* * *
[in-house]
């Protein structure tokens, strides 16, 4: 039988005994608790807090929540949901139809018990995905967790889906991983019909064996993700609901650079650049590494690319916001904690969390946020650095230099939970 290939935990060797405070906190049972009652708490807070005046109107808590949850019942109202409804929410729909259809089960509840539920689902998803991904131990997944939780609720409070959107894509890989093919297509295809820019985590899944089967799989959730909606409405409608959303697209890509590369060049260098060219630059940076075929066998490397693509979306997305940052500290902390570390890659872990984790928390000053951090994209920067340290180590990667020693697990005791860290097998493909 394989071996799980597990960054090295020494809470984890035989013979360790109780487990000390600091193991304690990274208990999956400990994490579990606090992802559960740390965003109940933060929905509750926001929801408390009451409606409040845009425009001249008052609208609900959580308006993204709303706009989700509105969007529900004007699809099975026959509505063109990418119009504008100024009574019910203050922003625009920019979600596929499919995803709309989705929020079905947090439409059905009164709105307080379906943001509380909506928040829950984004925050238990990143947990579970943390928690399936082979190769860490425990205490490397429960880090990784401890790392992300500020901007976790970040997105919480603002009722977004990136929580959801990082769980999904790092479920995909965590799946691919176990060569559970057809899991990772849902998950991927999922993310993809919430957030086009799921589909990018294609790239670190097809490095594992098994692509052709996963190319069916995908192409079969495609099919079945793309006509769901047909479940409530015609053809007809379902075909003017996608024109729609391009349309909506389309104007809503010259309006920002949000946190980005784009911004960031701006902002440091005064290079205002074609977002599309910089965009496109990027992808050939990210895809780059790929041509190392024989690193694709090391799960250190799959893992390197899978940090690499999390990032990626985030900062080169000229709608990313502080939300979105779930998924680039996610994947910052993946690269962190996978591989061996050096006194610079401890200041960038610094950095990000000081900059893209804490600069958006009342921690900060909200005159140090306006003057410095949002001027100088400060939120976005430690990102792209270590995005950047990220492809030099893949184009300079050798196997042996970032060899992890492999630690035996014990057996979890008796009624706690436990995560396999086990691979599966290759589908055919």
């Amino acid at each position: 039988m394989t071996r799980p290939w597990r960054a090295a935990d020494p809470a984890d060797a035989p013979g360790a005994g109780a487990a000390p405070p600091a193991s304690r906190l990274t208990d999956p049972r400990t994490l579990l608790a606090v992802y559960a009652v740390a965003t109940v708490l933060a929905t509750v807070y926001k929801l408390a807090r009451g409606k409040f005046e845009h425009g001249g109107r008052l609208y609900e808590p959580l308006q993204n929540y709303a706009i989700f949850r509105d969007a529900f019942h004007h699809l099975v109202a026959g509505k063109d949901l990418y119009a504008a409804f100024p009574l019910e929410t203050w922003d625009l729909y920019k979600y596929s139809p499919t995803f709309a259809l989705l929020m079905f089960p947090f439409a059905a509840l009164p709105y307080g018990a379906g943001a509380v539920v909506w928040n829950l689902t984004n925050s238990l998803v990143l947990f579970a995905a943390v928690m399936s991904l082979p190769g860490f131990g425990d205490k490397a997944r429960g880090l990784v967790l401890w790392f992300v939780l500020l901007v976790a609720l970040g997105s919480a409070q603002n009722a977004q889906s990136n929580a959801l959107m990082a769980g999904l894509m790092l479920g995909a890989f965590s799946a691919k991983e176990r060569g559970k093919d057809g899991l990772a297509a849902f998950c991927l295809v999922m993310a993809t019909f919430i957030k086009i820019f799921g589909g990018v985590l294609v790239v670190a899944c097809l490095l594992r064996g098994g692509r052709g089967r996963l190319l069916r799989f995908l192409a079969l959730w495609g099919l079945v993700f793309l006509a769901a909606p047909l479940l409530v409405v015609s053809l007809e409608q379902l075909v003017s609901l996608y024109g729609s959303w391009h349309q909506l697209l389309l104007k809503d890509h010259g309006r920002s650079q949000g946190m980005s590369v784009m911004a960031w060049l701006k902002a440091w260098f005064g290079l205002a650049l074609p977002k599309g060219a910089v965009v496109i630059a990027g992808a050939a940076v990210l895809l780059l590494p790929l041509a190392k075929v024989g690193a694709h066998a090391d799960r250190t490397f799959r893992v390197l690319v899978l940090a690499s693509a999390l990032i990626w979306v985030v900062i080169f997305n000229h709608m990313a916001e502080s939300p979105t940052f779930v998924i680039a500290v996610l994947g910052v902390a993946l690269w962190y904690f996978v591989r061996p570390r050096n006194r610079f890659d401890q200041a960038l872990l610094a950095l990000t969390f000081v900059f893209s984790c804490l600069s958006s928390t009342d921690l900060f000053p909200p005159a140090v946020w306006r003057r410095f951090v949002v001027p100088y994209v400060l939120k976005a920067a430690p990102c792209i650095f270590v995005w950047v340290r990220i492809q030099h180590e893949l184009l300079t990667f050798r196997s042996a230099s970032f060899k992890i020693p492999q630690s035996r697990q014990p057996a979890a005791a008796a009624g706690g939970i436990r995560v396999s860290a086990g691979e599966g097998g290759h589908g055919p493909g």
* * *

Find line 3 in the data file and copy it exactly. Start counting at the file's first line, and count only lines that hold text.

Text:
């Amino acid at each position: 039988m394989t071996r799980p290939w597990r960054a090295a935990d020494p809470a984890d060797a035989p013979g360790a005994g109780a487990a000390p405070p600091a193991s304690r906190l990274t208990d999956p049972r400990t994490l579990l608790a606090v992802y559960a009652v740390a965003t109940v708490l933060a929905t509750v807070y926001k929801l408390a807090r009451g409606k409040f005046e845009h425009g001249g109107r008052l609208y609900e808590p959580l308006q993204n929540y709303a706009i989700f949850r509105d969007a529900f019942h004007h699809l099975v109202a026959g509505k063109d949901l990418y119009a504008a409804f100024p009574l019910e929410t203050w922003d625009l729909y920019k979600y596929s139809p499919t995803f709309a259809l989705l929020m079905f089960p947090f439409a059905a509840l009164p709105y307080g018990a379906g943001a509380v539920v909506w928040n829950l689902t984004n925050s238990l998803v990143l947990f579970a995905a943390v928690m399936s991904l082979p190769g860490f131990g425990d205490k490397a997944r429960g880090l990784v967790l401890w790392f992300v939780l500020l901007v976790a609720l970040g997105s919480a409070q603002n009722a977004q889906s990136n929580a959801l959107m990082a769980g999904l894509m790092l479920g995909a890989f965590s799946a691919k991983e176990r060569g559970k093919d057809g899991l990772a297509a849902f998950c991927l295809v999922m993310a993809t019909f919430i957030k086009i820019f799921g589909g990018v985590l294609v790239v670190a899944c097809l490095l594992r064996g098994g692509r052709g089967r996963l190319l069916r799989f995908l192409a079969l959730w495609g099919l079945v993700f793309l006509a769901a909606p047909l479940l409530v409405v015609s053809l007809e409608q379902l075909v003017s609901l996608y024109g729609s959303w391009h349309q909506l697209l389309l104007k809503d890509h010259g309006r920002s650079q949000g946190m980005s590369v784009m911004a960031w060049l701006k902002a440091w260098f005064g290079l205002a650049l074609p977002k599309g060219a910089v965009v496109i630059a990027g992808a050939a940076v990210l895809l780059l590494p790929l041509a190392k075929v024989g690193a694709h066998a090391d799960r250190t490397f799959r893992v390197l690319v899978l940090a690499s693509a999390l990032i990626w979306v985030v900062i080169f997305n000229h709608m990313a916001e502080s939300p979105t940052f779930v998924i680039a500290v996610l994947g910052v902390a993946l690269w962190y904690f996978v591989r061996p570390r050096n006194r610079f890659d401890q200041a960038l872990l610094a950095l990000t969390f000081v900059f893209s984790c804490l600069s958006s928390t009342d921690l900060f000053p909200p005159a140090v946020w306006r003057r410095f951090v949002v001027p100088y994209v400060l939120k976005a920067a430690p990102c792209i650095f270590v995005w950047v340290r990220i492809q030099h180590e893949l184009l300079t990667f050798r196997s042996a230099s970032f060899k992890i020693p492999q630690s035996r697990q014990p057996a979890a005791a008796a009624g706690g939970i436990r995560v396999s860290a086990g691979e599966g097998g290759h589908g055919p493909g």